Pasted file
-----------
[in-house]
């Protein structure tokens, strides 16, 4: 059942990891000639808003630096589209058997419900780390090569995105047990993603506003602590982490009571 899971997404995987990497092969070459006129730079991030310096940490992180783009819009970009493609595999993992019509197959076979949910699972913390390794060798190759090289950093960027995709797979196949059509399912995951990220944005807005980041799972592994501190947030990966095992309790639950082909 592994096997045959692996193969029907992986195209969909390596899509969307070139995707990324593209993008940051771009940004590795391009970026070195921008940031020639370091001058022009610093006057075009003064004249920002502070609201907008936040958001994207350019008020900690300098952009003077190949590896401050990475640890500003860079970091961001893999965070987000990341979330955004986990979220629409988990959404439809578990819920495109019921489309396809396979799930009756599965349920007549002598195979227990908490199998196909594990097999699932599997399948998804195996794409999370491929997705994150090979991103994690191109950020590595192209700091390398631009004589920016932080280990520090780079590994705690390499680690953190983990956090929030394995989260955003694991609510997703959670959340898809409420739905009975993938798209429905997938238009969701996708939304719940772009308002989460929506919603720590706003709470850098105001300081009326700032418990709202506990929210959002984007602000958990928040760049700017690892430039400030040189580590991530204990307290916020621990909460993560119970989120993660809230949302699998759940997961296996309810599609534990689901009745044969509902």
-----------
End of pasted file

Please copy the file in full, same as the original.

[in-house]
């Protein structure tokens, strides 16, 4: 059942990891000639808003630096589209058997419900780390090569995105047990993603506003602590982490009571 899971997404995987990497092969070459006129730079991030310096940490992180783009819009970009493609595999993992019509197959076979949910699972913390390794060798190759090289950093960027995709797979196949059509399912995951990220944005807005980041799972592994501190947030990966095992309790639950082909 592994096997045959692996193969029907992986195209969909390596899509969307070139995707990324593209993008940051771009940004590795391009970026070195921008940031020639370091001058022009610093006057075009003064004249920002502070609201907008936040958001994207350019008020900690300098952009003077190949590896401050990475640890500003860079970091961001893999965070987000990341979330955004986990979220629409988990959404439809578990819920495109019921489309396809396979799930009756599965349920007549002598195979227990908490199998196909594990097999699932599997399948998804195996794409999370491929997705994150090979991103994690191109950020590595192209700091390398631009004589920016932080280990520090780079590994705690390499680690953190983990956090929030394995989260955003694991609510997703959670959340898809409420739905009975993938798209429905997938238009969701996708939304719940772009308002989460929506919603720590706003709470850098105001300081009326700032418990709202506990929210959002984007602000958990928040760049700017690892430039400030040189580590991530204990307290916020621990909460993560119970989120993660809230949302699998759940997961296996309810599609534990689901009745044969509902």